With this objective, in 2013 we launched a manifesto in which we began a discussion on the need to promote a Movement for an International for Socialist Revolution. In this process, we have started discussions with comrades in Peru, Costa Rica and Europe and more recently with comrades from Italy.
As we said at the time, the manifesto published in 2013 was not meant to be a finished program, but a presentation of the main strategic and programmatic foundations that, from our view, should define the revolutionary left, along with the test of political practice and class struggle.
Among them is the need for a program of transitional demands to confront the crisis, consistently combined with a perspective which exceeds that of bourgeois legality, or which questions private property and capitalist profit. Radical democratic demands, aimed at accelerating the masses’ experience with their democratic illusions by confronting the regime and bourgeois state in order to facilitate the transition towards workers’ power, also have an essential role to play. Another of these foundations is the impossibility, as shown by the “Arab Spring,” of “democratic revolutions” which fail to provide a definitive answer to the demands associated with the masses’ living conditions or to put an end to the root causes of the issues related to these demands – primarily imperialist oppression. The consistent struggle for political independence of the working class and against imperialism is also essential.
These foundations also include the need to build revolutionary and internationalist parties. Associated with this need is the development of revolutionary fractions within unions, the struggle for a workers’ united front, and self-organization. Also essential are the fight against gender oppression, homophobia, racism,xenophobia, and all forms of oppression and discrimination, as a fundamental part of the working class’ struggle to build hegemony in its fight against bourgeois domination. Contrary to the programs of “left-wing governments” that include class collaboration and conciliation with imperialism, we must take up the tactic of a “workers’ government” (the highest form of the united workers front) as an anti-bourgeois and anti-capitalist rallying cry, associated with an insurrectional workers’ strategy for the establishment of a revolutionary workers’ government based on the self-organization of the masses through workers’ councils (called Soviets in Russia). The socialist revolution is national in form but international in content and, therefore, coming to power in one country is not an end in itself, but a strategic means in the struggle for international revolution, an indispensable condition for advancing towards the construction of communism, a society of “free and associated producers.”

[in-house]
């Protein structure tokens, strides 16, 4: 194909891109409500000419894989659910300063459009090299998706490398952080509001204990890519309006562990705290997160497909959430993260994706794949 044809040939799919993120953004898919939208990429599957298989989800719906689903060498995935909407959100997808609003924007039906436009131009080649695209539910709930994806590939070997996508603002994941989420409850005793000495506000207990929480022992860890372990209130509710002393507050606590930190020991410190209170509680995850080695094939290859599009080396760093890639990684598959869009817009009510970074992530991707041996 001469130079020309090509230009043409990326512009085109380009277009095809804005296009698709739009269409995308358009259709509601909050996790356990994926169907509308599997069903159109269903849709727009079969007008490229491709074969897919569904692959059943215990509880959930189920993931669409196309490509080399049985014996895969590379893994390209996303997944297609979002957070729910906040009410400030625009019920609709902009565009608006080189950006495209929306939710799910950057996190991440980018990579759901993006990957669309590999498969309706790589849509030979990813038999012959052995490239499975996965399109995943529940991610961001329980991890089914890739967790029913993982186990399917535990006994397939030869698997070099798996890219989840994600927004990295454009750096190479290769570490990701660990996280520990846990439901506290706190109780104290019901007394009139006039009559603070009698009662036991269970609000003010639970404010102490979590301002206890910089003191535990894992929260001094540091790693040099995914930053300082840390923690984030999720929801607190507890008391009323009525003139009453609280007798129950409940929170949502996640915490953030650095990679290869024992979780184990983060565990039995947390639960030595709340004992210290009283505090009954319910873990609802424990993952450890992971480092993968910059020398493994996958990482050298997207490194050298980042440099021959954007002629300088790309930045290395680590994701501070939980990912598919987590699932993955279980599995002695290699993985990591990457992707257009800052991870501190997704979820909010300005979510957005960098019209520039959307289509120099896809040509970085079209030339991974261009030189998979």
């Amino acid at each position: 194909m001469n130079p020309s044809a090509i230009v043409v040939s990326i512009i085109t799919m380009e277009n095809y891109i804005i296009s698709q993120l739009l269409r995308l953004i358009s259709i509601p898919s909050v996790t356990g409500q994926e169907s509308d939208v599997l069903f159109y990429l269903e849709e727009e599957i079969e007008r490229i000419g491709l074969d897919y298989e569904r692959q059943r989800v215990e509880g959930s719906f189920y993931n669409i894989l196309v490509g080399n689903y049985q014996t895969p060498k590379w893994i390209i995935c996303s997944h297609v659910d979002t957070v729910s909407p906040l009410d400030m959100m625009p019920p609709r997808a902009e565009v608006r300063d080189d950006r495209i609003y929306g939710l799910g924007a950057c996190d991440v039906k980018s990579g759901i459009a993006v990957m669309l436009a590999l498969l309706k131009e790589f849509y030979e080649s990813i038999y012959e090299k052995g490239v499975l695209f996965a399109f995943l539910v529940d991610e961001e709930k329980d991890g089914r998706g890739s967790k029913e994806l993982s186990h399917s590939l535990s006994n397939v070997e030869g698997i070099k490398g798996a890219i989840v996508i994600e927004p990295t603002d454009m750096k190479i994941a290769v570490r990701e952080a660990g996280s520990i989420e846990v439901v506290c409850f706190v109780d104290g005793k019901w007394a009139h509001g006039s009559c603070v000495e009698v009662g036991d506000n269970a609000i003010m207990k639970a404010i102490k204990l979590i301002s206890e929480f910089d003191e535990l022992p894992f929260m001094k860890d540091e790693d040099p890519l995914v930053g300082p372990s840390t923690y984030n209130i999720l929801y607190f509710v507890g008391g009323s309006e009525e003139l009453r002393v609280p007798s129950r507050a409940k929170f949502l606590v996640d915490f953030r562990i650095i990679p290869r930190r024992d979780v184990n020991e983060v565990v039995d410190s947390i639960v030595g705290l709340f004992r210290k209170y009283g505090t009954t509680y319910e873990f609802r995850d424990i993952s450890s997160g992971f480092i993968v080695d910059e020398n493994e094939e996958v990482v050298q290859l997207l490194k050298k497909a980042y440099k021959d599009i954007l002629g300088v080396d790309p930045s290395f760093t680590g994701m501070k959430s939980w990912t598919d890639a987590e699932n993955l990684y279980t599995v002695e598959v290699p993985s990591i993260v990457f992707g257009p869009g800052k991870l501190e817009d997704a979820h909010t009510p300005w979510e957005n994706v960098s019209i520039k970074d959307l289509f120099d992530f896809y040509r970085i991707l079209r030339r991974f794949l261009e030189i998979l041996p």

Changes in the global situation have increased the need for a revolutionary regrouping that cannot be based solely on general principles, but must instead be rooted in agreement upon the great strategic questions which have arisen among the global left as a result of the capitalist crisis and, most recently, by Trump’s election. It is on these foundations that we are calling for debate and joint action in class struggles to build a great Movement for an International for Socialist Revolution.
Translation: Marisela Trevin